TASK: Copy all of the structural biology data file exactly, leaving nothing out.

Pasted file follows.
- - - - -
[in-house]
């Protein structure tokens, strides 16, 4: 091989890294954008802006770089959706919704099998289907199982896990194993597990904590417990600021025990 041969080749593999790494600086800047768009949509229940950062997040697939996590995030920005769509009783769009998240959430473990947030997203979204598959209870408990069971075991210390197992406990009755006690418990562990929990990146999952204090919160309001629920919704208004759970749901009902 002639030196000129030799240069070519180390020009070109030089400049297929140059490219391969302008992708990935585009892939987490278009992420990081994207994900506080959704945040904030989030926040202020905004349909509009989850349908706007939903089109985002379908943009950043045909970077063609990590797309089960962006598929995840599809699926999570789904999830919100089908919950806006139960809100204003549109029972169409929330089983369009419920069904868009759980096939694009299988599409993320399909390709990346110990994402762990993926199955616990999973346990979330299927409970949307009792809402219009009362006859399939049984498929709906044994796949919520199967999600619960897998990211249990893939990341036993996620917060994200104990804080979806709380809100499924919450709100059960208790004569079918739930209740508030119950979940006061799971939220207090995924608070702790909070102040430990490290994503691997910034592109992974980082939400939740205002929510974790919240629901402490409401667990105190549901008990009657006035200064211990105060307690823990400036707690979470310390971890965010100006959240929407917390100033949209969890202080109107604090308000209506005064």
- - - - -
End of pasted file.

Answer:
[in-house]
């Protein structure tokens, strides 16, 4: 091989890294954008802006770089959706919704099998289907199982896990194993597990904590417990600021025990 041969080749593999790494600086800047768009949509229940950062997040697939996590995030920005769509009783769009998240959430473990947030997203979204598959209870408990069971075991210390197992406990009755006690418990562990929990990146999952204090919160309001629920919704208004759970749901009902 002639030196000129030799240069070519180390020009070109030089400049297929140059490219391969302008992708990935585009892939987490278009992420990081994207994900506080959704945040904030989030926040202020905004349909509009989850349908706007939903089109985002379908943009950043045909970077063609990590797309089960962006598929995840599809699926999570789904999830919100089908919950806006139960809100204003549109029972169409929330089983369009419920069904868009759980096939694009299988599409993320399909390709990346110990994402762990993926199955616990999973346990979330299927409970949307009792809402219009009362006859399939049984498929709906044994796949919520199967999600619960897998990211249990893939990341036993996620917060994200104990804080979806709380809100499924919450709100059960208790004569079918739930209740508030119950979940006061799971939220207090995924608070702790909070102040430990490290994503691997910034592109992974980082939400939740205002929510974790919240629901402490409401667990105190549901008990009657006035200064211990105060307690823990400036707690979470310390971890965010100006959240929407917390100033949209969890202080109107604090308000209506005064």